Progressive supranuclear palsy (PSP): A progressive neurological disorder characterized by neurodegenerative changes of certain brain regions, including particular areas of the basal ganglia and the brainstem. Symptom onset most often occurs in the sixth decade of life. Associated findings may include balance difficulties, sudden falls, stiffness (rigidity), slowness of movement (bradykinesia), an impaired ability to perform certain voluntary eye movements, and visual disturbances. Affected individuals may also develop slurred speech; swallowing difficulties; personality changes; dystonia; sudden, involuntary, "shock-like" muscle contractions (myoclonus); or other abnormalities. The disorder usually appears to occur randomly for unknown reasons (sporadically); however, there are some reports of families with multiple affected members, suggesting a possible hereditary component to the disease.

Prophylactic: Referring to preventive treatment (i.e., prophylaxis); a medication, procedure, or device that serves as a preventive against disease.

Prophylaxis: Protection from or the prevention of disease; preventive (i.e., prophylactic) therapy; often refers to the use of a drug, mechanical agent, or procedure to prevent infection with certain microorganisms (e.g. bacteria).

Proprioception: One’s awareness of posture, movement, and changes in balance and the knowledge of position, weight, and resistance of objects in relation to the body.

Prosody: 1. The rhythmic and intonational aspect of language. 2. The varying rhythm, stress, and frequency of speech that aids meaning transmission.

Psychogenic: Of mental or emotional origin; referring to a symptom, condition, or disorder that is caused by mental, psychological, or emotional factors rather than physical illness.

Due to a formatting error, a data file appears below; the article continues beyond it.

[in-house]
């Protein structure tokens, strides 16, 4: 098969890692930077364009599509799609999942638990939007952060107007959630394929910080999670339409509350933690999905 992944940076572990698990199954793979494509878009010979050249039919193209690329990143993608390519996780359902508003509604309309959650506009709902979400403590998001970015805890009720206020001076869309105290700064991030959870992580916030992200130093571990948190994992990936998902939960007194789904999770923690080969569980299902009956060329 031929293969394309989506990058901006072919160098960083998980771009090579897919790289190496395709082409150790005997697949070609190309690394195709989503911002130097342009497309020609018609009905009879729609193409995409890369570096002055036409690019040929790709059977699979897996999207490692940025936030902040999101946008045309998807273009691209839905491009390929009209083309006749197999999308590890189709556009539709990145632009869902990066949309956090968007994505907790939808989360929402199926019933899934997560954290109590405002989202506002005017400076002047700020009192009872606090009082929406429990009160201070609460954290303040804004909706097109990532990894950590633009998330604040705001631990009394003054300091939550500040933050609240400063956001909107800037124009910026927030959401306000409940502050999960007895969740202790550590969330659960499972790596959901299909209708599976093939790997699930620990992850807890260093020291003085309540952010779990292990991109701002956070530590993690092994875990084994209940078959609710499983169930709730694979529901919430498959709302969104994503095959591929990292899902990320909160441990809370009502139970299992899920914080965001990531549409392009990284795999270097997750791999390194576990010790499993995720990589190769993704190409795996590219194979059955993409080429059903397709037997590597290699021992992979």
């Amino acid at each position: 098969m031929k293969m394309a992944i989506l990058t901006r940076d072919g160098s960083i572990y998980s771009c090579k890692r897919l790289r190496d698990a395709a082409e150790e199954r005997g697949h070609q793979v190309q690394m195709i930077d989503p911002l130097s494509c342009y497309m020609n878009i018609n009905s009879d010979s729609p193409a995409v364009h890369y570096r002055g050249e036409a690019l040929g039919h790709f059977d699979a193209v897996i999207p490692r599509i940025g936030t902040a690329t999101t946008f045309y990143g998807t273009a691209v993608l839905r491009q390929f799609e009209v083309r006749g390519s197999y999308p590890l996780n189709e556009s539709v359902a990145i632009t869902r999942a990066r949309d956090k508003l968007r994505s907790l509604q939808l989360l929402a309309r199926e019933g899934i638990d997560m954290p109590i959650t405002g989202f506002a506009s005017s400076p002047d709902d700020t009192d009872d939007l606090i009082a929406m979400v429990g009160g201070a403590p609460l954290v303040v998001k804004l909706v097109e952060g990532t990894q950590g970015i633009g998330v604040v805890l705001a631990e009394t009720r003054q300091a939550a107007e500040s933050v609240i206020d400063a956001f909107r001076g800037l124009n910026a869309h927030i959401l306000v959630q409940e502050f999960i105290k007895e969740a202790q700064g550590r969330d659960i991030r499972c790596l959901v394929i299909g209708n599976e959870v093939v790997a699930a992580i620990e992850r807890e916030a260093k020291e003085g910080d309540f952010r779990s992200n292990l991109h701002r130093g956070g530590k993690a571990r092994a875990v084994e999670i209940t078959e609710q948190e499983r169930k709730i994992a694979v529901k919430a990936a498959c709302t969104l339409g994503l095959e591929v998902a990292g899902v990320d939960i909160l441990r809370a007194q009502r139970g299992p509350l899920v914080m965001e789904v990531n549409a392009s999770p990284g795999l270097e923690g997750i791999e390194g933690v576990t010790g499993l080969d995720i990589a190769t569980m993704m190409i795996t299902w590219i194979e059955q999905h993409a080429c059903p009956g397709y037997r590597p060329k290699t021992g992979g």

Psychosis: Refers to any mental disorder characterized by severe distortion of thinking, comprehension, and judgment (i.e., mental capacity); impaired contact with reality; and abnormal emotional responses and disorganized behaviors. Symptoms may include false beliefs despite evidence to the contrary (delusions), such as fears of persecution; the perception of sounds, sights, or other sensations in the absence of external stimuli (hallucinations); apparent lack of emotion (affect); abnormal thought patterns; disorganized, incoherent speech; and/or agitated, aggressive behaviors. Psychosis may be of physical (i.e., organic) origin, such as due to brain damage, neurological diseases, underlying metabolic disorders, etc., or "functional," meaning that it is produced or caused by factors other than organic disease.

Pulmonary: Referring to the lungs.

Pulmonary embolus: Obstruction from a blood clot in the pulmonary artery or one of its branches.

Putamen: One of the 3 major brain regions that, together with the caudate nuclei and the globus pallidus, comprise the basal ganglia. Relatively similar in function and structure, the putamen and the caudate nuclei are collectively referred to as the striatum. Specialized groups of nerve cells within the putamen receive input from various regions of the cerebral cortex. The messages are processed and relayed by way of the thalamus to the motor cortex, influencing voluntary movement.

PWP: Person With Parkinson’s